Why Canada’s Trump Called it Quits

Kevin O'Leary's US-style zingers went off like wet firecrackers in a country where people let one another finish their sentences—in English and French

Photo by Randstad Canada
Randstad Canada

Normally when a prominent actor arrives on stage mid-act clearing his throat, he gets a monologue or a sword fight. But Kevin O’Leary—who dropped out of the Conservative leadership race yesterday—never really got his scene, even if he attracted a lot of audience attention. He strutted and fretted his hour but then shambled off having failed to advance the plot.

I wish O’Leary no ill will. We work for the same media company, and I happen to have enjoyed the few personal encounters we’ve had. But I do wonder if our last conversation might have helped push him off the stage.

O’Leary declared his candidacy on Facebook Live in mid-January, and then confidently strode into my Toronto studio for his first post-announcement radio interview. The Dragon’s Den star is a savvy media provider, and he’s used to media appearances going his way. But our encounter proved problematic for him.

“You’re a Canadian citizen but where do you live?”

“I live in Toronto.”

“For how much time of the year?”

“Enough to pay all of my taxes here to [Ontario Premier] Kathleen Wynne.”

It was the kind of clever table-turning that wins a pass—diverting my conservative listeners’ attention back to their hate-on for taxes and Ontario’s Liberals (although later that same day, it would turn out that he still listed Boston as his city of residence on his LinkedIn account). He then went on a tear about taxes, vowing to make dramatic cuts, including scrapping the Liberals’ carbon tax.

Then I asked him where he planned to make up the revenues. Mid-response, he switched to French, saying, “Il existe en fait trois langues officielles au Canada: l’anglais, le français, et la langue des emplois.” (There exist in Canada three official languages: English, French, and the language of jobs.)

I looked down from his eyes and noted that he was reading this statement from a written sheet of paper he’d just pulled out, like an ill-prepared bar-mitzvah boy making out the sounds from a Hebrew-to-English transliteration. He mangled “emplois” so badly I didn’t understand what he had said; he pronounced it ohm-pleuh.

As a bilingual Quebecker, I was less than impressed. But since he was the one who’d switched to French first, I felt like that gave me licence to respond in kind. “C’est bien evident que vous avez la capacité de parler en français . . . sauf que vous avez lu ça.” (It’s clear you have the ability to speak French . . . but you read that.”)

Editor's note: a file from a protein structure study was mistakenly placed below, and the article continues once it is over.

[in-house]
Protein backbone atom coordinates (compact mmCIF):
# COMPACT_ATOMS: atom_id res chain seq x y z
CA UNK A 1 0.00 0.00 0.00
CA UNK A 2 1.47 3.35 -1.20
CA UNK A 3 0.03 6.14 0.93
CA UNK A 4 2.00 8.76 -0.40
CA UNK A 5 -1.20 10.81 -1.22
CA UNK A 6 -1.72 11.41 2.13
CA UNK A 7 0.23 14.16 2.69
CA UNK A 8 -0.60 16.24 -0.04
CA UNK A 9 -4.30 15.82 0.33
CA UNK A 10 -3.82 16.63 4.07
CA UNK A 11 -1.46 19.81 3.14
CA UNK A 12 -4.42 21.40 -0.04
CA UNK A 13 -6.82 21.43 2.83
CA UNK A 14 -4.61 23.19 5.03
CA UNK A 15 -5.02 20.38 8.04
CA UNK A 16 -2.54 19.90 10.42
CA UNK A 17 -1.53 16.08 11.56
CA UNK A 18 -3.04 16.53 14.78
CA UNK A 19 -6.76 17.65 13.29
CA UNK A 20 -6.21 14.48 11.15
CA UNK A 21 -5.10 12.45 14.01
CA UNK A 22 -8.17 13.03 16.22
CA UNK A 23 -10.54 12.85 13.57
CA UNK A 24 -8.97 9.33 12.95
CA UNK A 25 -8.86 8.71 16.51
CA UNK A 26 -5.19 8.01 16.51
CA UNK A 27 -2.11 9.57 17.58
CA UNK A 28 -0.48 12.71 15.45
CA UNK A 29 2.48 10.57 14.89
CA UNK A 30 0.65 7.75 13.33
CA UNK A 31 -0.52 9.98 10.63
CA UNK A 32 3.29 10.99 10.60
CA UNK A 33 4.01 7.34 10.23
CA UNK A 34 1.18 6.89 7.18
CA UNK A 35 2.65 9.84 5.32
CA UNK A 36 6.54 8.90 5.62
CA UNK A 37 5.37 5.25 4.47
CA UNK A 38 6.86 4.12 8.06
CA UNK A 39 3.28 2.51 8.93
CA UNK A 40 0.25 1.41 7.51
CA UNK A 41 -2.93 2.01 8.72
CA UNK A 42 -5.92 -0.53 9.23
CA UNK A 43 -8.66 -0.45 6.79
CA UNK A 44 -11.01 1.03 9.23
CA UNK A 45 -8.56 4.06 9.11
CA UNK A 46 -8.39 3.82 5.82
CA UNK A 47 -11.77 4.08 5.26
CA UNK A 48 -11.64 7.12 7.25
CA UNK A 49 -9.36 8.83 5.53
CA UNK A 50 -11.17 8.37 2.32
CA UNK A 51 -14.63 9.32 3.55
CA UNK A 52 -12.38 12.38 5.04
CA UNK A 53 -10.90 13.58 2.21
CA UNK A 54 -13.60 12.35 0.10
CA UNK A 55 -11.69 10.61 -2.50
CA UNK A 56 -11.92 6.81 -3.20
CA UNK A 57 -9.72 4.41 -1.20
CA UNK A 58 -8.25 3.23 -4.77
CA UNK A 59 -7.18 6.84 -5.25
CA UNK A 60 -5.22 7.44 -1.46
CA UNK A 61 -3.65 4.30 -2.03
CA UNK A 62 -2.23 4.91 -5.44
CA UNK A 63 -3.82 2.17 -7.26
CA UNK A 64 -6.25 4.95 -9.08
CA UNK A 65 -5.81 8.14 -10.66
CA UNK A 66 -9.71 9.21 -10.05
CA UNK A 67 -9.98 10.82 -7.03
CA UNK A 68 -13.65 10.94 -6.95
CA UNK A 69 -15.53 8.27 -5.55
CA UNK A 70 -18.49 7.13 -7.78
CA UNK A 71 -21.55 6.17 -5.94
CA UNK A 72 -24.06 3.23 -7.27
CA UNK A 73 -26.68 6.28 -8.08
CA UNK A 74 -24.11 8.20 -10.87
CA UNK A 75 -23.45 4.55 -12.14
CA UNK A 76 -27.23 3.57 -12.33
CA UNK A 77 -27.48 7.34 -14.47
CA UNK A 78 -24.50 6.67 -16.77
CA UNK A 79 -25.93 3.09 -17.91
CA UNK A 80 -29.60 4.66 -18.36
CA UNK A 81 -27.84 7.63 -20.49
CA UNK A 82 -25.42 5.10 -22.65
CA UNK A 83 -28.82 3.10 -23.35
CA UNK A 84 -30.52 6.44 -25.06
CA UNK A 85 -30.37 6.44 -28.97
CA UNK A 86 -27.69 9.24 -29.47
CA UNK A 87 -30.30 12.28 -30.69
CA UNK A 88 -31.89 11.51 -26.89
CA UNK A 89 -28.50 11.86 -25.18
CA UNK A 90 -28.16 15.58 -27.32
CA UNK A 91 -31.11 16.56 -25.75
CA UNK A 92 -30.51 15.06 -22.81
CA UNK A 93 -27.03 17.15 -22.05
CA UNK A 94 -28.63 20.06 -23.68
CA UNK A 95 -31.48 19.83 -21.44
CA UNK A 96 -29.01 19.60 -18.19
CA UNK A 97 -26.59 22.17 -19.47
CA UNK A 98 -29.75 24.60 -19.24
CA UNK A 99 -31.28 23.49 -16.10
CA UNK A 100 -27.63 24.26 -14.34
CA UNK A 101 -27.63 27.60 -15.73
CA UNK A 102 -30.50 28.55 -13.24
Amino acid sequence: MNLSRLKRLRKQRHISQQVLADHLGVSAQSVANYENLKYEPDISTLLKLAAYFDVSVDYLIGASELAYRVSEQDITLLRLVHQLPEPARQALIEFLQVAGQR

I won’t say that O’Leary blanched. He’s spent too much time tangling with pundits and would-be entrepreneurs on reality television shows. But there was something in his eye that told me he had no idea what I’d just said.

I am a fair man. I don’t do gotcha. So I offered an immediate translation and he gamely continued: “Every day I go into [French] immersion, and I’m learning. And I’m also speaking to people in French, in business. I am trying to show I have respect for the language.”

But French did turn out to be an issue. He dodged the first French-language debate by making his launch announcement the morning after. He spoke French on a few occasions during the campaign, but always with carefully prepared notes. When he pulled out this week, he acknowledged that his lack of facility was a factor. In a televised leaders debate, he might have been able to mock Justin Trudeau as a “surfer boy,” but Trudeau would have pulled the same trick I did—unleashing a torrent of conversational Québécois that would leave him looking lost. And O’Leary doesn’t do lost.

Even as he pulls the ripcord on his brief political career, it’s important to note that at the very least O’Leary does not live up to the common slur that he was Canada’s Donald Trump. He’s a much more sophisticated figure. Although several investigative reports, including a notorious takedown in The Globe and Mail, have established that his success as a businessman is exaggerated, that’s pretty much where the comparisons end. In private conversation, he is intelligent and moderate. He listens. He likes the CBC. He plays squash. He won’t admit it outright, but his TV personality is a stage personality—and it seems at times he simply doesn’t have the energy to maintain it when the red light goes off.

More important than whether or not O’Leary can be compared to Trump is whether Canada’s political character and climate can be compared to that of the United States. I would argue no. As a talk radio host, I can tell you that when people say things that aren’t true in Canadian media, they get called on it. When O’Leary tried to Trump-roll his sad-sack opponents for the federal Conservative leadership, the base didn’t lap it up. They rolled their eyes. Lines that would be zingers south of the border went off like wet firecrackers in a country where people let one another finish their sentences.

O’Leary dropped out of the race Wednesday because the talk-radio sensibility of being angry about everything all the time just doesn’t resonate in Canada. We may have a prime minister whom many Conservatives consider a glorified reality-show contestant. But the least that can be said for Justin Trudeau is that he knows how to stay in character.

John Moore
John Moore is a radio host for Newstalk 1010 and a columnist for the National Post.